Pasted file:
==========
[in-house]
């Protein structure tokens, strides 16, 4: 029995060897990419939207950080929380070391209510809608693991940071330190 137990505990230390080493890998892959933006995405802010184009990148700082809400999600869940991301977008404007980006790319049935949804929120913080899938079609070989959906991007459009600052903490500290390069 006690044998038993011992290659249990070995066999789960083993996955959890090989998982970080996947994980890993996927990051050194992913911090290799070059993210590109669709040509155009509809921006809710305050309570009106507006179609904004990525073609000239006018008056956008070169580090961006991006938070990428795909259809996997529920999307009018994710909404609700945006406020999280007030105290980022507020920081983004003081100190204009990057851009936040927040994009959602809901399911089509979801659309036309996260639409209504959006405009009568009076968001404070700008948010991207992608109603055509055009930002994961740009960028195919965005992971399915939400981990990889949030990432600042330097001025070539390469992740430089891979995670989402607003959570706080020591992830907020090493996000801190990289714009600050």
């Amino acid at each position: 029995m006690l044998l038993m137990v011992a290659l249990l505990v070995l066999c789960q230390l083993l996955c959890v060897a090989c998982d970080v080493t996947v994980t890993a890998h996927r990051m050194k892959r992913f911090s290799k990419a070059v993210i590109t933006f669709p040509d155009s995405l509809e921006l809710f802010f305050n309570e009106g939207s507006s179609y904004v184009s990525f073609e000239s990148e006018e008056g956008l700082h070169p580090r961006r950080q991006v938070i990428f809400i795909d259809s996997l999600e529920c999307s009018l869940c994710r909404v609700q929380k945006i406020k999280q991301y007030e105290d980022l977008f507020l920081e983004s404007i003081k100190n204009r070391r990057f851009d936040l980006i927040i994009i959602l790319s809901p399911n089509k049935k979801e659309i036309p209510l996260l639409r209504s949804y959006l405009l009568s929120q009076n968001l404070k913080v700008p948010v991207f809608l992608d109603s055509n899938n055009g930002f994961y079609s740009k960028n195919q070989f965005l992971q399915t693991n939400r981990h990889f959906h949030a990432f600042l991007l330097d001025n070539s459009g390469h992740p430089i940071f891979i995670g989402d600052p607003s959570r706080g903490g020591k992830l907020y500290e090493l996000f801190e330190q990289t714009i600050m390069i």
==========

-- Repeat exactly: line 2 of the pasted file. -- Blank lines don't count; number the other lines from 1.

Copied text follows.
């Protein structure tokens, strides 16, 4: 029995060897990419939207950080929380070391209510809608693991940071330190 137990505990230390080493890998892959933006995405802010184009990148700082809400999600869940991301977008404007980006790319049935949804929120913080899938079609070989959906991007459009600052903490500290390069 006690044998038993011992290659249990070995066999789960083993996955959890090989998982970080996947994980890993996927990051050194992913911090290799070059993210590109669709040509155009509809921006809710305050309570009106507006179609904004990525073609000239006018008056956008070169580090961006991006938070990428795909259809996997529920999307009018994710909404609700945006406020999280007030105290980022507020920081983004003081100190204009990057851009936040927040994009959602809901399911089509979801659309036309996260639409209504959006405009009568009076968001404070700008948010991207992608109603055509055009930002994961740009960028195919965005992971399915939400981990990889949030990432600042330097001025070539390469992740430089891979995670989402607003959570706080020591992830907020090493996000801190990289714009600050």